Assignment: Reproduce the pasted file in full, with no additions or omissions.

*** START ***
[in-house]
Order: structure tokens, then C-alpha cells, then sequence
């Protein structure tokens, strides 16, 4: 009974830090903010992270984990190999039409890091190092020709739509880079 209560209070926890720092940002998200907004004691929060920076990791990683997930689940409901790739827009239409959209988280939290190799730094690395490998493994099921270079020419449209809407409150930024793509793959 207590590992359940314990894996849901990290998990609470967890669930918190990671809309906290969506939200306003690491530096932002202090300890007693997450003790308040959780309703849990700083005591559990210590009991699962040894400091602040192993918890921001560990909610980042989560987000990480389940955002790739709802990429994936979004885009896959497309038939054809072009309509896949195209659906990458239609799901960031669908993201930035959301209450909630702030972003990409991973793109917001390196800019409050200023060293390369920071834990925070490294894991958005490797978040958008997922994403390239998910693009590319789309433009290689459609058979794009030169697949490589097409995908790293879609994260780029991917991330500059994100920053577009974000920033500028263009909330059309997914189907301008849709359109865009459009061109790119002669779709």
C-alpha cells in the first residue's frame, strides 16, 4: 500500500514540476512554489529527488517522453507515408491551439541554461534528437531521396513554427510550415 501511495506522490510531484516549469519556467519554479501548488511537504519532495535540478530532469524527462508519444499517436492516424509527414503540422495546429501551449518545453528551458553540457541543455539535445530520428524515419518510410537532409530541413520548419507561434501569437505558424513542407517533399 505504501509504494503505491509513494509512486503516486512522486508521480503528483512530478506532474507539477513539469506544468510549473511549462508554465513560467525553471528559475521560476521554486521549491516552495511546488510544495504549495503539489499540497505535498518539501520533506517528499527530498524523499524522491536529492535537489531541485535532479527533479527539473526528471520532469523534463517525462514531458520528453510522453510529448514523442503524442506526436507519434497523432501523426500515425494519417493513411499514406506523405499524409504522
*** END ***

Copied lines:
[in-house]
Order: structure tokens, then C-alpha cells, then sequence
């Protein structure tokens, strides 16, 4: 009974830090903010992270984990190999039409890091190092020709739509880079 209560209070926890720092940002998200907004004691929060920076990791990683997930689940409901790739827009239409959209988280939290190799730094690395490998493994099921270079020419449209809407409150930024793509793959 207590590992359940314990894996849901990290998990609470967890669930918190990671809309906290969506939200306003690491530096932002202090300890007693997450003790308040959780309703849990700083005591559990210590009991699962040894400091602040192993918890921001560990909610980042989560987000990480389940955002790739709802990429994936979004885009896959497309038939054809072009309509896949195209659906990458239609799901960031669908993201930035959301209450909630702030972003990409991973793109917001390196800019409050200023060293390369920071834990925070490294894991958005490797978040958008997922994403390239998910693009590319789309433009290689459609058979794009030169697949490589097409995908790293879609994260780029991917991330500059994100920053577009974000920033500028263009909330059309997914189907301008849709359109865009459009061109790119002669779709």
C-alpha cells in the first residue's frame, strides 16, 4: 500500500514540476512554489529527488517522453507515408491551439541554461534528437531521396513554427510550415 501511495506522490510531484516549469519556467519554479501548488511537504519532495535540478530532469524527462508519444499517436492516424509527414503540422495546429501551449518545453528551458553540457541543455539535445530520428524515419518510410537532409530541413520548419507561434501569437505558424513542407517533399 505504501509504494503505491509513494509512486503516486512522486508521480503528483512530478506532474507539477513539469506544468510549473511549462508554465513560467525553471528559475521560476521554486521549491516552495511546488510544495504549495503539489499540497505535498518539501520533506517528499527530498524523499524522491536529492535537489531541485535532479527533479527539473526528471520532469523534463517525462514531458520528453510522453510529448514523442503524442506526436507519434497523432501523426500515425494519417493513411499514406506523405499524409504522